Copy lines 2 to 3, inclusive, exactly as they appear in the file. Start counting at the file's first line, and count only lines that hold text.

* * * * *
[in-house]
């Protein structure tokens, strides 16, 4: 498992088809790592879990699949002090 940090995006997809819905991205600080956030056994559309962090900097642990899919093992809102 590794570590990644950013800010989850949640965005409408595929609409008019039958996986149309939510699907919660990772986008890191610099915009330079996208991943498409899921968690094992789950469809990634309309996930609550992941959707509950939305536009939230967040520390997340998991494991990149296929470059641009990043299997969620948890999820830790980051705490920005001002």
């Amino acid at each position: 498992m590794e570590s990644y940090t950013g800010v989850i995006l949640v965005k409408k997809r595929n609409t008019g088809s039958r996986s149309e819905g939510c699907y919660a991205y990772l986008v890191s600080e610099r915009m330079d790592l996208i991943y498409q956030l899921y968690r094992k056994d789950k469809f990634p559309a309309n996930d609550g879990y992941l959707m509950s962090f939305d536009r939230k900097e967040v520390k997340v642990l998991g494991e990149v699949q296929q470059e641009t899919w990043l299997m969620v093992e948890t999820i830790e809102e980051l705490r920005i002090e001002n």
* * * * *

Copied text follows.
């Protein structure tokens, strides 16, 4: 498992088809790592879990699949002090 940090995006997809819905991205600080956030056994559309962090900097642990899919093992809102 590794570590990644950013800010989850949640965005409408595929609409008019039958996986149309939510699907919660990772986008890191610099915009330079996208991943498409899921968690094992789950469809990634309309996930609550992941959707509950939305536009939230967040520390997340998991494991990149296929470059641009990043299997969620948890999820830790980051705490920005001002």
């Amino acid at each position: 498992m590794e570590s990644y940090t950013g800010v989850i995006l949640v965005k409408k997809r595929n609409t008019g088809s039958r996986s149309e819905g939510c699907y919660a991205y990772l986008v890191s600080e610099r915009m330079d790592l996208i991943y498409q956030l899921y968690r094992k056994d789950k469809f990634p559309a309309n996930d609550g879990y992941l959707m509950s962090f939305d536009r939230k900097e967040v520390k997340v642990l998991g494991e990149v699949q296929q470059e641009t899919w990043l299997m969620v093992e948890t999820i830790e809102e980051l705490r920005i002090e001002n």